In This Article Expand or collapse the "in this article" section Anselm of Canterbury

  • Introduction
  • Primary Sources in Latin
  • Primary Sources in English Translation
  • Biography and Intellectual-Historical Context
  • General Studies
  • Divine Nature and Attributes
  • Ethics
  • Freedom and Moral Psychology
  • Logic and Language
  • Metaphysics
  • Ontological Argument
  • Proslogion
  • Soteriology
  • Trinity

Philosophy Anselm of Canterbury
Thomas Williams
  • LAST REVIEWED: 15 September 2023
  • LAST MODIFIED: 26 October 2023
  • DOI: 10.1093/obo/9780195396577-0415


Anselm of Canterbury (b. 1033–d. 1109) is the most enduringly influential philosopher-theologian of the Latin West between Augustine and the thirteenth century. Best known among philosophers for his “ontological” argument for the existence of God in the Proslogion and among theologians for his account of the Atonement in Cur Deus Homo, he is regarded as the quintessential “classical theist,” and his accounts of the divine nature and attributes, of freedom and the fall, and of human redemption continue to attract attention. This article provides an annotated list of Anselm’s complete works as well as selected English translations and secondary literature.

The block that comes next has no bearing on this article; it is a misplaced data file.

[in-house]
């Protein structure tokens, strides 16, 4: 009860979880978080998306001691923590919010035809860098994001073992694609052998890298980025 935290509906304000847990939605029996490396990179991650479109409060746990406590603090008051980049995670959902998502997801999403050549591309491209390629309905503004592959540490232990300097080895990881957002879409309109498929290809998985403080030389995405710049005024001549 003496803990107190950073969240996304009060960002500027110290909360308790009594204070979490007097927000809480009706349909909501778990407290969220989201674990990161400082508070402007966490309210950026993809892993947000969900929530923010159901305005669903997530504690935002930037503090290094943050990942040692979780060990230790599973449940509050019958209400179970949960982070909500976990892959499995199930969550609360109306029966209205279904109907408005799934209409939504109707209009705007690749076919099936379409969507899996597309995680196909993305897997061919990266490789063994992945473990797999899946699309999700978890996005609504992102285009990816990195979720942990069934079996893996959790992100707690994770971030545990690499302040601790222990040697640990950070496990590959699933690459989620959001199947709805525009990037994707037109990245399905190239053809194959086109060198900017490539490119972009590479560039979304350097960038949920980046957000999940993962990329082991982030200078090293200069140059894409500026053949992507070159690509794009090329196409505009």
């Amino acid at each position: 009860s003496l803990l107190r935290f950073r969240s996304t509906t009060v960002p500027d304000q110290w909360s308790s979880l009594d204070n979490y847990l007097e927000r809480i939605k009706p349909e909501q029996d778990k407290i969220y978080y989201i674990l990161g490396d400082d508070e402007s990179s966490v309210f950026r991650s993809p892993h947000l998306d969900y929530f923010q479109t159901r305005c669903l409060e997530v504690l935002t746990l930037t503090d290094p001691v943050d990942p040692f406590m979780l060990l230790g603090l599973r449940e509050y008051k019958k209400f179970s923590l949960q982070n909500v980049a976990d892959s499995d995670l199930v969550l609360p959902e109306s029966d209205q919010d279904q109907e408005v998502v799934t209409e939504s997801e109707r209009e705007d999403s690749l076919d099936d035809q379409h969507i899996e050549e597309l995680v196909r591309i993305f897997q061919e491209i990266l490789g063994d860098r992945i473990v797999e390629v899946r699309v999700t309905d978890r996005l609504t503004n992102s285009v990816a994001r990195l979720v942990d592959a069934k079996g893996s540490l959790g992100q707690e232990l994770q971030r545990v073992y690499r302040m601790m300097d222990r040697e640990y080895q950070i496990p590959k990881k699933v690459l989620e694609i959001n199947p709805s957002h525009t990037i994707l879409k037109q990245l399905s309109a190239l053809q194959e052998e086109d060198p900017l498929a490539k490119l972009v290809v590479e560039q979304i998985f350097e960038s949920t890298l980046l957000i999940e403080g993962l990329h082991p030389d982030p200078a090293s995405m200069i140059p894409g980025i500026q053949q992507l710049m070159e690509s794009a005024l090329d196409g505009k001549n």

Primary Sources in Latin

By comparison with such thinkers as Augustine and Thomas Aquinas, Anselm’s corpus of writings is quite small. Schmitt 1984 is the definitive critical edition of Anselm’s completed works, except insofar as it has been superseded by Niskanen 2019. Schmitt 1936 presents a small collection of fragmentary works.

  • Niskanen, Samu, ed. and trans. Letters of Anselm, Archbishop of Canterbury. Vol. 1, The Bec Letters. Oxford: Oxford University Press, 2019.

    A new edition, with improved apparatus and dating, of the letters Anselm wrote while prior and then abbot of Bec. English translation on facing pages.

  • Schmitt, Franciscus S., trans. “Ein neues unvollendetes Werk des hl. Anselm von Canterbury.” Beiträge zur Geschichte der Philosophie und Theologie des Mittelalters 33.3 (1936): 22–43.

    Often called the Lambeth Fragments, these are incomplete works on topics such as possibility and impossibility, causation, and willing.

  • Schmitt, Franciscus S., ed. S. Anselmi Cantuariensis Archiepiscopi Opera Omnia. 2 vols. Stuttgart: Frommann-Holzboog, 1984.

    Reprint of six-volume edition originally published in Edinburgh by Thomas Nelson and Sons, 1946–1961, retaining the internal volume divisions and pagination of the original. The Schmitt edition is the definitive critical edition of Anselm’s completed works, including the treatises, meditations, prayers, and letters. It is readily available in research libraries but hard to find (and very expensive) in print. A searchable text of the edition without critical apparatus is available online through libraries that subscribe to the Past Masters database.

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